During the past year TiVo has been studying box office performances in relation to the fast-forward rates of movie spots - and the correlation between the two is undeniable. Fast-forward rate is simply the percent a spot is skipped during live plus seven days of time-shifted viewing. On average the fast-forward rates for movie spots, which are traditionally some of the most popular commercials on television, range from 12-17%.
We first took notice of this correlation in September of 2011 when the latest "can't miss" Sarah Jessica Parker film I Don't Know How She Does It was set to open. The fast-forward rate almost jumped out of our TiVo Stop||Watch portal with a 20.4% rate. This was unusually high for a theatrical release. Not surprisingly, the box office followed suit opening at #6 for the weekend of September 17, 2011, scrounging up $4.4 million. The Avengers amassed a total of $4.4 million on a Tuesday afternoon… in Des Moines.
As we investigated further we found the theatrical advertising fast-forward rate, prior to a film's open, provides some insight into box office performance. In short, it can tell you whether the film will be showing on your next flight or not.
The next movie that made an inglorious debut was the remake of multiple remakes, The Three Musketeers. From Summit Entertainment the film boasted an international cast including Orlando Bloom and Milla Jovovich, and yet the initial fast-forward rate during the week of September 19, 2011 was 20%. As was reported in Deadline Hollywood, the fast-forwarding signaled trouble for the swashbuckling epic.
Fast-forward rate can also work the other way too and reveal a hit. A successful fast-forward rate will drop below 12%. Two recent examples are The Hunger Games which scored an 11.8% fast-forward rate in its initial broadcast campaign and The Avengers delivering a 10.3% fast-forward rate. Although expectations were high for these films there are no guarantees. Just ask Warner about Wrath of the Titans, or Relativity with Julia Robert's Mirror, Mirror or the Tom Hanks vehicle from Universal Larry Crowne or Disney's John Carter, with an initial fast-forward rate of 17.7% and to-date box office tally of $72 million, for a film that cost $250 million. That probably explains why it is playing on my United flight today, June 10, when the film opened on March 9.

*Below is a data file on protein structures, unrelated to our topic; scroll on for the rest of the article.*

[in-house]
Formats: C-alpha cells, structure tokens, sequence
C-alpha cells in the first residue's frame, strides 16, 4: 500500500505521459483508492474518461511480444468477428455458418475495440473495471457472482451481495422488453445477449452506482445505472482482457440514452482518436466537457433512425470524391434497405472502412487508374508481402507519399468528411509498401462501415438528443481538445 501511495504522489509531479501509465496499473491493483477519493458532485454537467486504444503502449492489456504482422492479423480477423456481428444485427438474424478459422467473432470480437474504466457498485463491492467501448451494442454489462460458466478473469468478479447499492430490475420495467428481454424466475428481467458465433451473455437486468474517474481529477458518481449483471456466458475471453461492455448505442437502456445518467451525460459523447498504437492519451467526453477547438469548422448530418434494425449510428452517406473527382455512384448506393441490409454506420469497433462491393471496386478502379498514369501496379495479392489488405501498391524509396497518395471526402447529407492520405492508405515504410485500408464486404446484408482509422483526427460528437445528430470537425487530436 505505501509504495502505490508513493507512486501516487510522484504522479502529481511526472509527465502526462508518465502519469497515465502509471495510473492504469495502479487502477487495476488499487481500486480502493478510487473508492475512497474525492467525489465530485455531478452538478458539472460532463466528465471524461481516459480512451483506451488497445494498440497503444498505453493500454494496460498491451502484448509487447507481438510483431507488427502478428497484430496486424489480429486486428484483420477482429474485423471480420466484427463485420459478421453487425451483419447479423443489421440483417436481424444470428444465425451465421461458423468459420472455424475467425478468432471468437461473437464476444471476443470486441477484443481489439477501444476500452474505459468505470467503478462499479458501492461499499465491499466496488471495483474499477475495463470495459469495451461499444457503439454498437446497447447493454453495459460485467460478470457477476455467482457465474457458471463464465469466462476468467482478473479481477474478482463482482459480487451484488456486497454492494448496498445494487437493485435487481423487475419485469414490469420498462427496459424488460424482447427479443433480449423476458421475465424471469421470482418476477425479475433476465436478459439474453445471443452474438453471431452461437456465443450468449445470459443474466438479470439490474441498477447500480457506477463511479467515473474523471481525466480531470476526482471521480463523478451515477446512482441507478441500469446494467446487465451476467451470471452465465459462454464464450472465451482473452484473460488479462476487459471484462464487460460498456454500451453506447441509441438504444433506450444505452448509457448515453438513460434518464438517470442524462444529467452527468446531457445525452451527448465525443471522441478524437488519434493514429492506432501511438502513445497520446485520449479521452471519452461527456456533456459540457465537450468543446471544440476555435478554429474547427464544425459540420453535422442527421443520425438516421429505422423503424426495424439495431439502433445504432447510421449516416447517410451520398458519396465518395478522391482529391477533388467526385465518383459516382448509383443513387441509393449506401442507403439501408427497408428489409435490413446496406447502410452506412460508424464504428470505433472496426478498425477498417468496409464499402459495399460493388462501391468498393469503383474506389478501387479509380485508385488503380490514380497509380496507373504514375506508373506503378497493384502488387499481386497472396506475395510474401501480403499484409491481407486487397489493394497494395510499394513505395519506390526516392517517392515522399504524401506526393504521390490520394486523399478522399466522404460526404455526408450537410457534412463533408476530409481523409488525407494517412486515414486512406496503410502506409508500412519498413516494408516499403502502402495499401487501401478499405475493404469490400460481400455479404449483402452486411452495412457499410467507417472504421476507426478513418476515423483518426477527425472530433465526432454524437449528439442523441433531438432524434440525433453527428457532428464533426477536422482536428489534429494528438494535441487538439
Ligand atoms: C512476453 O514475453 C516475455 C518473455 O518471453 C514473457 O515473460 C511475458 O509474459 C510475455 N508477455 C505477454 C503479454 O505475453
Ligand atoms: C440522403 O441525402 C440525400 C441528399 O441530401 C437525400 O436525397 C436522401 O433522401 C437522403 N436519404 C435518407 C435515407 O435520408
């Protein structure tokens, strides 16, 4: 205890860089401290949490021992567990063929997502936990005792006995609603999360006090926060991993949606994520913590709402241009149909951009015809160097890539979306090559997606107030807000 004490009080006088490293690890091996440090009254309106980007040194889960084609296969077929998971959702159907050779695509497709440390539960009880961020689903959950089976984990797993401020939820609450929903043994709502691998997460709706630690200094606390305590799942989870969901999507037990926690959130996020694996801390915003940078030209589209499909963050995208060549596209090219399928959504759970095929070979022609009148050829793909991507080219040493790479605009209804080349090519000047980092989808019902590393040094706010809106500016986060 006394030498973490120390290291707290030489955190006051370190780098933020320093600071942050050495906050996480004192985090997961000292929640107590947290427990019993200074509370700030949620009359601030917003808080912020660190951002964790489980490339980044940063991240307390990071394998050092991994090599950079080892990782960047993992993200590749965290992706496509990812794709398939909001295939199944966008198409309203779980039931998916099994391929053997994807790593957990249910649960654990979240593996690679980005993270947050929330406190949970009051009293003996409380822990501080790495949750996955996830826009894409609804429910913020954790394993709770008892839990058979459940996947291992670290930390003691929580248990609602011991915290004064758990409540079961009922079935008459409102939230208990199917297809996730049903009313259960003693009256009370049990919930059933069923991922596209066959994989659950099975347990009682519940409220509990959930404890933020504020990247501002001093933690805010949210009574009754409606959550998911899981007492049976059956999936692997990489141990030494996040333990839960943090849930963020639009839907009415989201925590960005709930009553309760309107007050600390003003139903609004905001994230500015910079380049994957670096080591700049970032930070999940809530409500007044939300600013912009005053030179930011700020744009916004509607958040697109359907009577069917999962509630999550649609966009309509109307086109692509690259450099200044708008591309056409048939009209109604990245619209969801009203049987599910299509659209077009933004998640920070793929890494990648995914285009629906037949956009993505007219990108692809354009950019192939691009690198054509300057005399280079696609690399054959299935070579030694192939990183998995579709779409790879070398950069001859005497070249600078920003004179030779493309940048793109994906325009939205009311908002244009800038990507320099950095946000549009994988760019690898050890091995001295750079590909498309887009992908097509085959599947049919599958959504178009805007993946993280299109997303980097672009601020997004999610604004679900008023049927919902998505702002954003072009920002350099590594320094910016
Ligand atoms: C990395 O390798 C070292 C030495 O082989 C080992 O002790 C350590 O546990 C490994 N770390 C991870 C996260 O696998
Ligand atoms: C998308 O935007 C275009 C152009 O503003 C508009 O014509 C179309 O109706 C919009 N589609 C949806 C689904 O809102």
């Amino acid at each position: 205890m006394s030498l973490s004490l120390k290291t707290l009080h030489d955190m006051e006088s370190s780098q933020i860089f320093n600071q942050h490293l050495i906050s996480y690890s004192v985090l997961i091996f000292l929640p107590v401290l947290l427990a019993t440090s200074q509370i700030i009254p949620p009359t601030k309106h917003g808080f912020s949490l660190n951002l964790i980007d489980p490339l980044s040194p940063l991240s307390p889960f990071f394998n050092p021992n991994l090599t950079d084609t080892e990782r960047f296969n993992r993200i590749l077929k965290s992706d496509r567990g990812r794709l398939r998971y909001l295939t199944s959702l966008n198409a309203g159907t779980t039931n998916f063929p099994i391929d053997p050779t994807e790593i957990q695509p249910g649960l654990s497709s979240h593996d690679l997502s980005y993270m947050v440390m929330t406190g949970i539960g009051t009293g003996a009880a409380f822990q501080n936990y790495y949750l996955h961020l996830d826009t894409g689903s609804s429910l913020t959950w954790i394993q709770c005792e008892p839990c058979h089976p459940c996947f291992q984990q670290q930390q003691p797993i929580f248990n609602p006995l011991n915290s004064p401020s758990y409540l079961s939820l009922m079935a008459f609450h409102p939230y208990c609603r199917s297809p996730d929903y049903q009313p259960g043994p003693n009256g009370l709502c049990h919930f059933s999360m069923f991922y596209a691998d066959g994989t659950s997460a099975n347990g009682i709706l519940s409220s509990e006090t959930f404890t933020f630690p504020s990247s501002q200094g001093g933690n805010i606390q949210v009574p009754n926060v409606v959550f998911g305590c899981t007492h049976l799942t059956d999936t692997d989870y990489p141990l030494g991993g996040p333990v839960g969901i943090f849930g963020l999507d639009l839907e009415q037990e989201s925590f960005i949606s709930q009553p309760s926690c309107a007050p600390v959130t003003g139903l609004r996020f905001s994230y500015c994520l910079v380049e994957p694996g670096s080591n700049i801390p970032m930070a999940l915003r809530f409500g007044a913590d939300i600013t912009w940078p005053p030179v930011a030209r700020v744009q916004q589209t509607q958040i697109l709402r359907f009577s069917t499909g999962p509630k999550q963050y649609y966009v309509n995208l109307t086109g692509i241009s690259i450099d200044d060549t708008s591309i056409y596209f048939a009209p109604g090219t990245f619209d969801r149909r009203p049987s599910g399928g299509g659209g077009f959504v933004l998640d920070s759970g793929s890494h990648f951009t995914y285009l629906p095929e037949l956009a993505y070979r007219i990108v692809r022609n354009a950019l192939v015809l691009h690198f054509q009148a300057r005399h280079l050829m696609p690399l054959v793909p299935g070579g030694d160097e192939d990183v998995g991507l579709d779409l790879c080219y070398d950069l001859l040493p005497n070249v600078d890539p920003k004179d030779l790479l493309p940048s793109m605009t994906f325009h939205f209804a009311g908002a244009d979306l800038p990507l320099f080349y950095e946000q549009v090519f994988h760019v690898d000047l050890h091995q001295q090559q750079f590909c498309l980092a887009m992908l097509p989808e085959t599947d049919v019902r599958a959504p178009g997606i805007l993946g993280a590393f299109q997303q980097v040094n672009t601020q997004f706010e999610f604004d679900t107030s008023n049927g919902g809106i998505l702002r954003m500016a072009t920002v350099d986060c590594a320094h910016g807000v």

Of course, the system, like the Electoral Congress is not perfect. Films geared towards children and horror movies are very hard to gauge. Animated film campaigns typically air the lion's share of their spots on kids networks where there is a lower tendency to fast-forward, even in time-shifted programming. While horror films appeal to such a niche genre it is difficult to determine their box office potential.
Movie spots are a critical element in determining a film's success or failure during the opening weekend, so it is surprising to see how repetitious they have become. Creative campaigns are few and far between, but when they deliver it can be the difference between a strong open and "Today's feature on our flight will be Larry Crowne Returns."The opinions and points of view expressed in this commentary are exclusively the views of the author and do not necessarily represent the views of MediaBizBloggers.com management or associated bloggers. MediaBizBloggers is an open thought leadership platform and readers may share their comments and opinions in response to all commentaries.